Just a day before the US Federal Reserve disappointed investors by failing to signal a faster rate tightening schedule at the conclusion of its March FOMC meeting, traders were scaling back their bets looking for further Australian dollar strength.
According to analysis from ANZ, using data provided by the US Commodity Futures Trading Commission (CFTC), net speculative long positioning in the Aussie fell by $US1.2 billion to $US2.9 billion, leaving it at the lowest level in five weeks.
Net speculative positioning is simply the sum of long positions in options and futures less short positions reported by the CFTC for non-commercial accounts. A net long position suggest that traders, as a whole, are looking for a particular asset to strengthen.
Here’s how net speculative positioning in the Aussie compares to recent movements in the AUD/USD.
While net long positioning in the Aussie dollar was trimmed, ANZ said that it increased in the US dollar over the same period, swelling by a further $US1.5 billion to $US16.6 billion.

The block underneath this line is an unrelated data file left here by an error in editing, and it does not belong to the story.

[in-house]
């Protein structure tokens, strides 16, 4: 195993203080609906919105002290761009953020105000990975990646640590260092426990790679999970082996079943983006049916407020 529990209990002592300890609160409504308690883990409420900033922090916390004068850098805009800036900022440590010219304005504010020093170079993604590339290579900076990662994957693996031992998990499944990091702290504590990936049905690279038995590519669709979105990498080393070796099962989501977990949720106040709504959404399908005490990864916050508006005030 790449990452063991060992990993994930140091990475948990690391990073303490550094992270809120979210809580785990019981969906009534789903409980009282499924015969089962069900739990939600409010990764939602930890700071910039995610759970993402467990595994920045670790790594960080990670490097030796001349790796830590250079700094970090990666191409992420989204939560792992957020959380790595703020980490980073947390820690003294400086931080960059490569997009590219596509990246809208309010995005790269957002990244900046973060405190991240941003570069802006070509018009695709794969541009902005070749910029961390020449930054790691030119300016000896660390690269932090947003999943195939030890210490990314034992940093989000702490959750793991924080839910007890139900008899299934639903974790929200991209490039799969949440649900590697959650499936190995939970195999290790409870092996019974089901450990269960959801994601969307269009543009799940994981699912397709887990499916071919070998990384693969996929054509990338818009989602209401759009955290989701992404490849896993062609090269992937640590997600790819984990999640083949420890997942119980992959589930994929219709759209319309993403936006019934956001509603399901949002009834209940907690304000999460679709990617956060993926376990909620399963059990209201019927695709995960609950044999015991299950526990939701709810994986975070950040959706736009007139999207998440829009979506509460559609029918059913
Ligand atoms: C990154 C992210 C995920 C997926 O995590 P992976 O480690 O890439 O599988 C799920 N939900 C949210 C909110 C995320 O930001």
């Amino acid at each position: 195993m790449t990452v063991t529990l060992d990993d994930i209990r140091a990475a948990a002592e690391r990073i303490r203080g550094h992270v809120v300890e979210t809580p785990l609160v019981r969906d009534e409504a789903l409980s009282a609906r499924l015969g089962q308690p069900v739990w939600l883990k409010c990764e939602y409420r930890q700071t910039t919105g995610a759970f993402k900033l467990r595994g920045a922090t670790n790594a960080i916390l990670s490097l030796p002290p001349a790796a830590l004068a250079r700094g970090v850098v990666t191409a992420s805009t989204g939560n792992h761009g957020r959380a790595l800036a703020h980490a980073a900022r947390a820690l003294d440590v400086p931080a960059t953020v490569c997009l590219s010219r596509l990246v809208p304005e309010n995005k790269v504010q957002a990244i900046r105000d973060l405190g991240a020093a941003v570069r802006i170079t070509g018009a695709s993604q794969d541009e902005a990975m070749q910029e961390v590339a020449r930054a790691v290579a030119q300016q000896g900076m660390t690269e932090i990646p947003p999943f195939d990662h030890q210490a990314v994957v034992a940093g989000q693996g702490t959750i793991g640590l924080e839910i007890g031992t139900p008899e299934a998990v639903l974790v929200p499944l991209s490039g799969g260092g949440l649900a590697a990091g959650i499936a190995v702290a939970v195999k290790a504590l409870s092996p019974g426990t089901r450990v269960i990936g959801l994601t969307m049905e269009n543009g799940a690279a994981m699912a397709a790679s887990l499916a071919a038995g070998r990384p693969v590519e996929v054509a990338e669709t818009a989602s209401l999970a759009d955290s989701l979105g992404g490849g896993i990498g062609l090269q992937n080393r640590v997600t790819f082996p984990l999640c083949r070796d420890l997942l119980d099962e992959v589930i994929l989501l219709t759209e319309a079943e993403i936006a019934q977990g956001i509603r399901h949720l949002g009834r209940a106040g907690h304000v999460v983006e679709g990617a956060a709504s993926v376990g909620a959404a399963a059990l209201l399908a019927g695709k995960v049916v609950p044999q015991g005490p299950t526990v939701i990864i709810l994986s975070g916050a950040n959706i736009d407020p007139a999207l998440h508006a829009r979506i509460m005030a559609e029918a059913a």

The data from the CFTC is a snapshot of market positioning as at the end of trade on Tuesday, March 14.
Just a day later, the Fed released updated economic projections at the conclusion of its March interest rate meeting, including individual FOMC member forecasts on the outlook for the Fed funds rate.
The median forecast for interest rates was largely unchanged from those offered in December, disappointing those who had been expecting the Fed to signal a faster rate hiking schedule in response to improving economic data and the prospect of increased fiscal stimulus under the new Trump administration.
As a consequence, both US bond yields and dollar fell.
On what is an otherwise quiet session on Monday, the news that long positioning in the Aussie was scaled back last week — and increased in the US dollar — may be contributing to renewed strength in the AUD/USD as prior positioning adjustments are unwound by some traders.
The AUD/USD currently sits at .7725, having hit a four-week high of .7729 earlier in the session.
The US dollar index, or DXY, is currently down 0.15% at 100.15, extending its decline from the high of last week to over 1.6%.
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